This instructs the IBM Notes installer to utilize Multi-User installs (SETMULTIUSER=1 and CITRIX=1) based on a common Notes data directory template (MULTIUSERCOMMONDIR=\”C:\\Program Files (x86)\\IBM\\Notes\”). Additionally, MULTIUSERBASEDIR=!USERPROFILE! will install the user’s personal Notes data directory to their user profile path (typically C:\Users\<SAMAccountName>). Especially meaningful when you also configure the RDS system to use the newer feature User Profile Disk. This is a VHDX virtual disk stored on your file servers that attach themselves to the user’s profile path in order to unify the profile against several potential Session Hosts that the user may log into. It is the evolution of folder redirection and roaming profiles from the days of old.
Once IBM Notes (and Designer and Administrator) is installed on the Session Host(s), you can publish the application against an App Collection to make it available to your RDS users. We have found great success in the entire IBM Notes suite with this method and there are few issues to be found. The biggest concern is for Mac desktops that have an inherent issue with UI layers streamed to it via RDP. This translates to odd behavior with windows popping up behind applications and occasionally being completely inaccessible until you restart the RDP client (I’m looking at you, Notes Password Prompt). It also renders the stand-alone Sametime client virtually useless, as the client chat window relies heavily upon layering to work. Windows desktops need not worry here, the issue seems specific to our Mac friends.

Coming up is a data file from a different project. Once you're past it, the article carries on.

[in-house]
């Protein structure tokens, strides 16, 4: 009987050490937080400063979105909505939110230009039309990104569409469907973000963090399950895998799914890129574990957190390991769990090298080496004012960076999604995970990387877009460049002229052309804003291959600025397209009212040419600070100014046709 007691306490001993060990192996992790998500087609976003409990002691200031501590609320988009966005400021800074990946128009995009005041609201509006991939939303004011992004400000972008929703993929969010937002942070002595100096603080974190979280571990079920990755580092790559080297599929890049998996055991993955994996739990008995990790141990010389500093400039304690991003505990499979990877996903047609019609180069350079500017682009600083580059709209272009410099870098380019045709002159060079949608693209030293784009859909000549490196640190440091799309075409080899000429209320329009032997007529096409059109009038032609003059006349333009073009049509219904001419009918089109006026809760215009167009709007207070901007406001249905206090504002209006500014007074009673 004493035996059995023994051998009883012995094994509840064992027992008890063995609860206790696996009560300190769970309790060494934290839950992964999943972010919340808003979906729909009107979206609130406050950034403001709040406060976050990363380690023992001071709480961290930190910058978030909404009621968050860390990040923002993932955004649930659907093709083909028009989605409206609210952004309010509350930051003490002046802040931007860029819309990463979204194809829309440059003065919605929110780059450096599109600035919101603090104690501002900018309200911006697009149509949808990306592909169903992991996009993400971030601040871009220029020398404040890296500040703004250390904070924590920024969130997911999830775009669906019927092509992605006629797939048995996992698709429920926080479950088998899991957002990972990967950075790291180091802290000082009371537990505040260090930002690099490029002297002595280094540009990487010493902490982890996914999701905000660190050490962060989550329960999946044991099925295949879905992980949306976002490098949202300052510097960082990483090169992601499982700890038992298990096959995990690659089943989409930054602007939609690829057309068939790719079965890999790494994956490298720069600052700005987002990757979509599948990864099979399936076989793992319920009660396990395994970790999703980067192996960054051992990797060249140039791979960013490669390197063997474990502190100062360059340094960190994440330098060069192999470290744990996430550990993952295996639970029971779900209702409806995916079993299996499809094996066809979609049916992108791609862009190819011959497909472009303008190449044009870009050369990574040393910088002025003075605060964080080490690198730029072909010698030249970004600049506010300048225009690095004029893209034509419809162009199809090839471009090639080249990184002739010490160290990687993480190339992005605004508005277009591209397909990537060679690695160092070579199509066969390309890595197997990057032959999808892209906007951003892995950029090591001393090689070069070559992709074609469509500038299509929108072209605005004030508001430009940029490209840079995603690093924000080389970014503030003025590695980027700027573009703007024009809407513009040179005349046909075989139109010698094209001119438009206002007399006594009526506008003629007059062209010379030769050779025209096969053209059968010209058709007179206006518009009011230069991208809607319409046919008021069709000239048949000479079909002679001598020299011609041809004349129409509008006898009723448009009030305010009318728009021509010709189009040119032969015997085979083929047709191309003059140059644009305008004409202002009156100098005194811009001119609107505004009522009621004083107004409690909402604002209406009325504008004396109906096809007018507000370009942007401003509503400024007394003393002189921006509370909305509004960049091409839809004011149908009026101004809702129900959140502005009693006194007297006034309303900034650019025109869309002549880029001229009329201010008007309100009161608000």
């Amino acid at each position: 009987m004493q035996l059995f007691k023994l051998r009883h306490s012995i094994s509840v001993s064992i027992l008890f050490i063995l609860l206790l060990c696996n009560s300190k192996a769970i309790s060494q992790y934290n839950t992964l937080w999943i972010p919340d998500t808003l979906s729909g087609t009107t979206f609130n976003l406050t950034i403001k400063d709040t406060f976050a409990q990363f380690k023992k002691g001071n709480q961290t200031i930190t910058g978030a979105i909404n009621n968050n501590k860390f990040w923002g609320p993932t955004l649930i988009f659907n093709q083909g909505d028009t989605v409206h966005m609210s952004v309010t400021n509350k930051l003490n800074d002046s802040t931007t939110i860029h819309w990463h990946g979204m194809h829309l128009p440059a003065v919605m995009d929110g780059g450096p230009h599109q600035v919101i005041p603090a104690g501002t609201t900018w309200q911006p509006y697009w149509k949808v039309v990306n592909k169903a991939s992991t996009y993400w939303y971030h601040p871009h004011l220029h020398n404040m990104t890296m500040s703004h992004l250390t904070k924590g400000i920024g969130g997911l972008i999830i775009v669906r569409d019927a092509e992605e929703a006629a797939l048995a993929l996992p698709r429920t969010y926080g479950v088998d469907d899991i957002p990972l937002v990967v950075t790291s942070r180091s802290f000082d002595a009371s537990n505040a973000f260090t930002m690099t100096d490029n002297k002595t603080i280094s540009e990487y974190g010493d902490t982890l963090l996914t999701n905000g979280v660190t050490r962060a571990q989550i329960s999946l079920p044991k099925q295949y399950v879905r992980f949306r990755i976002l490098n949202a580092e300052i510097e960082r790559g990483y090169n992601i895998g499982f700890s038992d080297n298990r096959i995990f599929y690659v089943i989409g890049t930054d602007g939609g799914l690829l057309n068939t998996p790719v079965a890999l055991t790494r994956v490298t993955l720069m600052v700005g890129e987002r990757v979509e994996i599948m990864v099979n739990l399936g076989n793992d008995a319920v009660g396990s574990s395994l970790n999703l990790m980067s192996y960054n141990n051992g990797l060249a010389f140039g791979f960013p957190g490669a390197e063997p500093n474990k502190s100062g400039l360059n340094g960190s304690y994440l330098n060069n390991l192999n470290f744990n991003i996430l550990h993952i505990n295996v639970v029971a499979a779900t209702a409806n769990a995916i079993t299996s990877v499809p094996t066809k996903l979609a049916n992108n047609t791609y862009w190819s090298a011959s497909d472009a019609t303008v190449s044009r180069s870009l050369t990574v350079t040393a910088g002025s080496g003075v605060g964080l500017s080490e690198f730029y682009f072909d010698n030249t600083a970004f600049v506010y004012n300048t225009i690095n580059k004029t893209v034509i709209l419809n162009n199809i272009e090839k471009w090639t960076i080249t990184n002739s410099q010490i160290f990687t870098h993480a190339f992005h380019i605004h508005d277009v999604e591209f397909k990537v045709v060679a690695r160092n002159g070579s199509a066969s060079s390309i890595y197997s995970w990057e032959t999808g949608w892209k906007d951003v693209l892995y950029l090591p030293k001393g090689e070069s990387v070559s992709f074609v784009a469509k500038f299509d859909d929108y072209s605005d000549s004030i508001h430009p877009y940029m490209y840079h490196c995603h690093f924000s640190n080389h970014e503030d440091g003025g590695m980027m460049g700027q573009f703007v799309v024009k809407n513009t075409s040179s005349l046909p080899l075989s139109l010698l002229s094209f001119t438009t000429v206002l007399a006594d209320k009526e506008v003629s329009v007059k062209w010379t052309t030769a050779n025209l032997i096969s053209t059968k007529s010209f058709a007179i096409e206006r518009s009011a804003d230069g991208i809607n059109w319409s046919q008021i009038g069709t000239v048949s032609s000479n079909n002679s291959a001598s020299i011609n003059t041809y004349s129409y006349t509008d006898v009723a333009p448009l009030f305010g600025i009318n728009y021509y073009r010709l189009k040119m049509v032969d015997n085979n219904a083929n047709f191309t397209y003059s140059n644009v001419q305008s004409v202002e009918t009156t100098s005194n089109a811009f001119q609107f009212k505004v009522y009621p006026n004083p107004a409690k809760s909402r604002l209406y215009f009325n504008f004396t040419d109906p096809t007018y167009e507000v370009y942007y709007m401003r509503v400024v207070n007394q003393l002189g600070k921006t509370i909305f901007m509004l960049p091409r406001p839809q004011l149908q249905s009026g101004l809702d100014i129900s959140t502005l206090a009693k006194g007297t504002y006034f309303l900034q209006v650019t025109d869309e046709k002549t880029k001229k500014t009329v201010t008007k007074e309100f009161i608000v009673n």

So long as you are using a highly available environment, consisting of clustered Broker, Gateway, and Session Host servers, utilizing User Profile Disks, and having a resilient file server environment, you can be sure that your IBM Notes suite will always be there when you need it. The cost savings of this kind of environment become apparent when you no longer have to concern yourself with an individual configuration of Notes on everyone’s desktop and using your Help Desk to field isolated, disparate issues that come up when running Notes locally.
There is also a nice safety in having every individual’s Notes data directory stored on multiple file servers (and hopefully utilizing a backup solution) compared to a single hard drive somewhere on a laptop that was accidentally left in the back seat of a taxi somewhere in Guadalupe, Costa Rica.